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David L. Stern

CEO
Cosmetics
crabtree and evelyn
American Samoa

Biography

David Joel Stern (born September 22, 1942)[1] is the former commissioner of the National Basketball Association. He started with the Association in 1966 as an outside counsel, joined the NBA in 1978 as General Counsel, and became the league's Executive Vice President in 1980. He became Commissioner in 1984, succeeding Larry O'Brien. He is credited with increasing the popularity of the NBA in the 1990s and 2000s.[2] Stern has served on the Rutgers University Board of Overseers and is a Chair Emeritus of the Board of Trustees of Columbia University. He is also a member of the Council on Foreign Relations.[3] On October 25, 2012, Stern announced that he would step down as NBA commissioner on February 1, 2014, 30 years to the day after beginning his tenure as commissioner. His deputy, Adam Silver, is his successor.[4] On February 14, 2014, the Naismith Memorial Basketball Hall of Fame announced that Stern would be a member of its 2014 induction class.[5] In 2016, he became a member of the FIBA Hall of Fame.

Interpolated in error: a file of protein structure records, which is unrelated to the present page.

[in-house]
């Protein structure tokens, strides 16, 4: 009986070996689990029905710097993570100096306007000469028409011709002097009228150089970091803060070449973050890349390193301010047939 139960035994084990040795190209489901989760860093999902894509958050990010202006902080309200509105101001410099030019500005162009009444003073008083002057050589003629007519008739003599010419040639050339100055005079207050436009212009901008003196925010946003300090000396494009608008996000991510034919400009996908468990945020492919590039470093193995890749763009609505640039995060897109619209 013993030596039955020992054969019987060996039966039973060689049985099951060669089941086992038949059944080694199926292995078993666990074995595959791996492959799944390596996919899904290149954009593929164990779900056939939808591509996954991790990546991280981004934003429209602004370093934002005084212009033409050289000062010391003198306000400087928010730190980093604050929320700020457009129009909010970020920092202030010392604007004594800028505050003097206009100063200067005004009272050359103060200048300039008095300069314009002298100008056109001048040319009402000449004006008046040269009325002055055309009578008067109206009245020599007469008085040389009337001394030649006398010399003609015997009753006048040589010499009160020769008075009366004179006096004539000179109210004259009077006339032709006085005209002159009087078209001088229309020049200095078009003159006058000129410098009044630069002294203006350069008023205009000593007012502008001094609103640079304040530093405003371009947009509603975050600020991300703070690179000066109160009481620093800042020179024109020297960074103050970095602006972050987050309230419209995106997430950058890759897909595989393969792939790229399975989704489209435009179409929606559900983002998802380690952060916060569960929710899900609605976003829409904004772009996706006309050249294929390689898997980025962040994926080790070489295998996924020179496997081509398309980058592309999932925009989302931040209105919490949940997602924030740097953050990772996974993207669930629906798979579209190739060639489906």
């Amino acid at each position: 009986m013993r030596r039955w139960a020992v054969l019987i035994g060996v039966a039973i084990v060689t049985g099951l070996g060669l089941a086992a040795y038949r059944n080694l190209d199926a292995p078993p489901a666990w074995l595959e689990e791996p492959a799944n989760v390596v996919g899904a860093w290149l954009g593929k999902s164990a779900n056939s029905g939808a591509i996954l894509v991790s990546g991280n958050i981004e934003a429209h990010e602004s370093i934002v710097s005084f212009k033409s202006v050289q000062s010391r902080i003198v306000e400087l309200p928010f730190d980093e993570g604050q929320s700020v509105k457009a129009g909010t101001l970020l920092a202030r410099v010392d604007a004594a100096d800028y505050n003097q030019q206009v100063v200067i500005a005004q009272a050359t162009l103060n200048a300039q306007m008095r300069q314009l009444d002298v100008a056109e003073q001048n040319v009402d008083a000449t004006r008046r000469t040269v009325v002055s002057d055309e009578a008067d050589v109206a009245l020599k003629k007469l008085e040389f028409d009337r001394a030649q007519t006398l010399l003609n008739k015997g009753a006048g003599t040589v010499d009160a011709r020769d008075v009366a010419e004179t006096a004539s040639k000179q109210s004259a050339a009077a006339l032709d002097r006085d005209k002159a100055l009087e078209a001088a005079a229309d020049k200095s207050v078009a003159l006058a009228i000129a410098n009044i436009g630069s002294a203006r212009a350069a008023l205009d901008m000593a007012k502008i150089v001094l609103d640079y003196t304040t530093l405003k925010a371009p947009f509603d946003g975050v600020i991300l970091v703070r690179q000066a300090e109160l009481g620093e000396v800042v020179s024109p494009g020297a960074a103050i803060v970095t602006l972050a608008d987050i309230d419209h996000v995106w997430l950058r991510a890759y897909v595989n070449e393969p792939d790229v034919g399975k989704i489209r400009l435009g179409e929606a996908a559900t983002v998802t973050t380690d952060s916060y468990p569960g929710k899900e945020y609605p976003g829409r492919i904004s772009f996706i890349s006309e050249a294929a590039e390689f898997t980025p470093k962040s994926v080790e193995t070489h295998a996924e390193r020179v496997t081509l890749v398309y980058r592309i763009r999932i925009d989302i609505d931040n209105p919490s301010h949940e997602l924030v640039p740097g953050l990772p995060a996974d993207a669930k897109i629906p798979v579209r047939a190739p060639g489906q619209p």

Research Interest

 Stern has been at the center of multiple controversies during his time as commissioner, with a noticeably more frequent trend in the later years of his tenure. During the 1985 NBA Draft Lotterywhich of these clubs would get the 1st pick onwards up to the 7th pick. When these envelopes were added to the tumbler, two envelopes were put in forcibly, and banged against the edge, while all the rest were set in gently. When drawing the envelope for the 1st pick, Stern went for the one with a bent corner, which upon opening the envelope, it was revealed that the New York Knicks logo was inside. This fueled speculation of a draft fix, with the theory being that the NBA wanted to send the best player in the draft to New York to increase ratings in a large television market.[15][16][17] In the 1997 NBA playoffs, the NBA suspended five players following a brawl between the New York Knicks and Miami Heat, which affected the outcome of that series. Some of the suspensions were required by a league rule, implemented under Stern, that provides an automatic one-game suspension to any player who leaves his team's bench during a fight. In the 2007 Playoffs from the Suns-Spurs Game, several players who left the bench and were not involved in the altercation were also suspended, prompting complaints from officials on both teams

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